Sharepoint & Documentum

I know….the last post on this topicwas reversed…..Documentum was written in before Sharepoint…..oh and there was a “vs” instead of an “&” in the middle :)

One thing I pointed out in my reference to Johnny’s post was that sharepoint and documentum work together (if you don’t believe me Dan Taillefer explains it in how podcast)! And the front end? Well they play in different spaces too….

eRoom – think non-windows users

Sharepoint -think windows users

Both of which can have their data stored for proper records management in Documentum; however, each are a better fit for some environments. For example why would I as a windows user really care about the five reasons why eRoom is a “better” application then sharepointwhen it won’t even work with IE7? Or Office 2007….or Outlook 2007….. or Exchange 2007….. wait a minute I think I see a theme here…. Sharepoint is used to integrate with Windows users and applications AND Documentum for proper records management.

So what’s eRoom for? I know there is a short list of pros to it….. But eRoom is for the rest of the people in the universe…. you know the old hippie *Nix types with long beards and wild hair (or complete lack thereof)? The ones who haven’t heard of MySpace or facebook…..but thought up all the wild technologies that make the web 2.0 possible? Yeah those guys! They care about the flexibility of eRoom and besides there is nothing better that gives them access to Documentum from their Linux laptop….


11 Responses to “Sharepoint & Documentum”

  1. SharePoint vs eRoom, or Microsoft vs the World? « Word of Pie Says:

    […] Maher came up with quite an interesting view in his blog. SharePoint is for Microsoft people, and eRoom is for everyone else. His arguments seem […]

  2. eRoomeXpert Says:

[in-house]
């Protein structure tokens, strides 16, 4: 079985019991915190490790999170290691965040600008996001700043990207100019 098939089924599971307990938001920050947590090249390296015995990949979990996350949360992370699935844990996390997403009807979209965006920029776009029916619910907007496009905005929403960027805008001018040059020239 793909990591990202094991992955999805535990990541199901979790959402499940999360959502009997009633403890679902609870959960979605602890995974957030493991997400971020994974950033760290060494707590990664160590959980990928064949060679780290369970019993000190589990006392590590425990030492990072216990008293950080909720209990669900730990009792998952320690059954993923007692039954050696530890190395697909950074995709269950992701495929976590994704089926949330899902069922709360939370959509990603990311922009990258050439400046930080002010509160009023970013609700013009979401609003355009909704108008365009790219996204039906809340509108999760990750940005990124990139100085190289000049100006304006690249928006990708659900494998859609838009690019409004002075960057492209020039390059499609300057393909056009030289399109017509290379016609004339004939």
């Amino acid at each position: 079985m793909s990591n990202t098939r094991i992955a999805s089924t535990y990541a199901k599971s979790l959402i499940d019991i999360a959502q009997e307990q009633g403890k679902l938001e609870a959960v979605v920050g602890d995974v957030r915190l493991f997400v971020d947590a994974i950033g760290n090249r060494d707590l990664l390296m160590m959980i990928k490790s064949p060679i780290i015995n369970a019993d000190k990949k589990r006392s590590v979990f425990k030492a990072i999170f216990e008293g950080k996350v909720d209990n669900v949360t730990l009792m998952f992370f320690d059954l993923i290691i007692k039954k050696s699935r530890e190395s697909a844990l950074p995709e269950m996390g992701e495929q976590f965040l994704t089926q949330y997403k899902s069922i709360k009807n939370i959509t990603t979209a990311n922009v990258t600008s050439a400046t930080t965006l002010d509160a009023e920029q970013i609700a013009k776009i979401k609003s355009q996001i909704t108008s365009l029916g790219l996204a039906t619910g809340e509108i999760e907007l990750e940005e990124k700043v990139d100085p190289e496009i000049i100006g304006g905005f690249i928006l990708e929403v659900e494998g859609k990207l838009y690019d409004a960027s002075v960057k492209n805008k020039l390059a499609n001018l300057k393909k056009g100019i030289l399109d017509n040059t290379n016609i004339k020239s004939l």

I’d agree with you about Documentum and SharePoint working together. They absolutely can and EMC is working on improving that integration because there are people out there who use it. No question.

    I wrote the 5 points about eRoom and SharePoint for Johnny’s site and have since commented and even issued a challenge to do certain business tasks.

    I am an extensive windows user and your comment about it not working with IE7 is incorrect. They had some code in eRoom (bug) that read IE7 as an older browser and displayed an error message. That has been fixed, months ago. I have clients, including the Federal Government who are extensive windows and microsoft users, but chose eRoom over competing products (SharePoint) because of their needs to nest items within the containers. They also lked inboxes and dashboarding. The ease of installation and maintenance was also a concern and reasons for going with that product.

    We don’t use Linux at all, but I do have one Mac at home for my kids. eRoom works on that.

    My clients also like the ability to drag and drop files (even whold folders full of files) from the desktop onto the browser which automatically uploads it to the server. SharePoint may be able to do that now, I’m not sure.

    I think it comes down to what your needs are. For a full intranet solution, SharePoint is probably better. For collaboration around programs, projects, tasks, and processes, my opinion is that eRoom is better. It has nothing to do with windows or non-windows. I do admit that I am lacking some hair on the top of my head, but that’s been going on for a decade now. :)